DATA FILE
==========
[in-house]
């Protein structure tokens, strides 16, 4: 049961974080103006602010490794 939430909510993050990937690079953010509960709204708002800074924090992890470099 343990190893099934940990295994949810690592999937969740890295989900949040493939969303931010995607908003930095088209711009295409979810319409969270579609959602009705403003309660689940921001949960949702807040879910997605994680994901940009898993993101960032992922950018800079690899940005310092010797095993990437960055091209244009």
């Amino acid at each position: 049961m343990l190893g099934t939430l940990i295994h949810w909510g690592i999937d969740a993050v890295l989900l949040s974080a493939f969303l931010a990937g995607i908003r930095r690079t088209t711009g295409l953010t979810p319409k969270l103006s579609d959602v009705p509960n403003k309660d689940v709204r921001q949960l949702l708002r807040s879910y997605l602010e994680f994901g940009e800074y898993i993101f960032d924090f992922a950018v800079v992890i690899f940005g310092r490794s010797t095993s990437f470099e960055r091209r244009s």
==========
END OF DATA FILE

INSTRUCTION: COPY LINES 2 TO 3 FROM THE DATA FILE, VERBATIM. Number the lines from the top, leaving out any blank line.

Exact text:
């Protein structure tokens, strides 16, 4: 049961974080103006602010490794 939430909510993050990937690079953010509960709204708002800074924090992890470099 343990190893099934940990295994949810690592999937969740890295989900949040493939969303931010995607908003930095088209711009295409979810319409969270579609959602009705403003309660689940921001949960949702807040879910997605994680994901940009898993993101960032992922950018800079690899940005310092010797095993990437960055091209244009």
């Amino acid at each position: 049961m343990l190893g099934t939430l940990i295994h949810w909510g690592i999937d969740a993050v890295l989900l949040s974080a493939f969303l931010a990937g995607i908003r930095r690079t088209t711009g295409l953010t979810p319409k969270l103006s579609d959602v009705p509960n403003k309660d689940v709204r921001q949960l949702l708002r807040s879910y997605l602010e994680f994901g940009e800074y898993i993101f960032d924090f992922a950018v800079v992890i690899f940005g310092r490794s010797t095993s990437f470099e960055r091209r244009s």